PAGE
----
- Pull smartly, push gently. Just because mobile shoppers are always "available" doesn't mean they should be contacted relentlessly. Be thoughtful: Let the consumer decide when and how to use your mobile assets. A mobile device is just as personal as a purse is to a woman, or a wallet is to a man. Do you really want your brand to be in the position of cluttering up either?
- Collaborate. Partnerships between manufacturers and retailers are key toward developing strategies to attract mobile shoppers, and thus, driving sales. "Consumers look to retailers first for any type of shopping solutions," says Masha Sajdeh of Arc Worldwide, while her colleague, Molly Garris, Arc's manager of digital strategy, adds, "Retailers have limited content right now, and that's a gap that manufacturers can fill."
- Be very flexible. BlackBerry once set the standards for smartphones. Then the iPhone came along and knocked the popular device off of its perch. Earlier this month, it was revealed that phones running the Android operating system had become the most prevalent devices. Later this year, we'll see the newest versions of the iPhone, the iPad, and even more Android-based devices. In short, there's always a chance we'll see a new device that can launch and add a whole new marketing vehicle overnight. The better your company can anticipate these new tools, the better you'll be able to exploit them.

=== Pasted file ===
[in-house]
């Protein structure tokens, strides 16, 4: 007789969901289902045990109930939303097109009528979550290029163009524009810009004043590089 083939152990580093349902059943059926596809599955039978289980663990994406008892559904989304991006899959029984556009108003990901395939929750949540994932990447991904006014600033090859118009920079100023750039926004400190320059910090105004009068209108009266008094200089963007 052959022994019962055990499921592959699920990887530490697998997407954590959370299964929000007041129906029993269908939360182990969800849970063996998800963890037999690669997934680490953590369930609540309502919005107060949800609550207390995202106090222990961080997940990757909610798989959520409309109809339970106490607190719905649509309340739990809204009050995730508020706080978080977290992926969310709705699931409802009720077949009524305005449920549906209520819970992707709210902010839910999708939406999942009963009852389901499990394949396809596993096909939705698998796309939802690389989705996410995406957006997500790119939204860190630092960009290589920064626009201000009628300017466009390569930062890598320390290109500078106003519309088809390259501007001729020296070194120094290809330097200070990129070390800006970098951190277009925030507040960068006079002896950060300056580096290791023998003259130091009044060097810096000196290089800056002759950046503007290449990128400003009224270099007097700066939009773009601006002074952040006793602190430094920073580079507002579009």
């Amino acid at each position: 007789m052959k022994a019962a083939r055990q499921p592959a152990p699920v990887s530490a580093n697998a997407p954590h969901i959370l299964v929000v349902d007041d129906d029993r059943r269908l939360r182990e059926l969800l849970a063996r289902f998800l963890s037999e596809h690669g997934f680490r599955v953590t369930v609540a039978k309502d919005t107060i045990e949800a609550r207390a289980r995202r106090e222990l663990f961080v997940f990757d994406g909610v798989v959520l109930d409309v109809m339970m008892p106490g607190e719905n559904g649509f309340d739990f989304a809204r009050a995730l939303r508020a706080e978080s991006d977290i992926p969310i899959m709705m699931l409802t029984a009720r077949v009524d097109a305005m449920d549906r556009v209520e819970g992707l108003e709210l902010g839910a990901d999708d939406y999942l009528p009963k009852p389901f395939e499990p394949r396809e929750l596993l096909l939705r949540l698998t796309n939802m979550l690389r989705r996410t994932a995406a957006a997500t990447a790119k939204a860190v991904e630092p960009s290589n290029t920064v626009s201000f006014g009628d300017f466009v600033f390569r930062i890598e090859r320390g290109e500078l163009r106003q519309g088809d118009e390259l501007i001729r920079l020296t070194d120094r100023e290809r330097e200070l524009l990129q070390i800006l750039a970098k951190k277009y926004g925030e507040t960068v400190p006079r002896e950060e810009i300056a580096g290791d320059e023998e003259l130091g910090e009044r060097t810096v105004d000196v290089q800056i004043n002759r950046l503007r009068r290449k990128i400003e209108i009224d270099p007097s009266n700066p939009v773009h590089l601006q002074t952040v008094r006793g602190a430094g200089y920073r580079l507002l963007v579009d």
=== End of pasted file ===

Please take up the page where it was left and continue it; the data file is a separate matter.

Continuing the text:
- Promote your efforts. Launching a QR campaign or a new shopping app into the market itself requires promotion -- something that is often overlooked when it comes to mobile advertising. Mobile tools can always stand to benefit from a good old TV spot or print ad. Showing your app in action via a 30-second spot helps get the word out quickly and efficiently -- and helps take the stigma out of trying new technology.
The mobile shopper has arrived, and these 10 common sense rules will provide a sound foundation on which to build your mobile marketing campaign. They're meant for companies large and small, and while we foresee newer companies easily adopting our rules, they can and should apply to the more established corporations in the business world as well.
It could be the difference between your company inventing the next iPhone -- or being the next Nokia.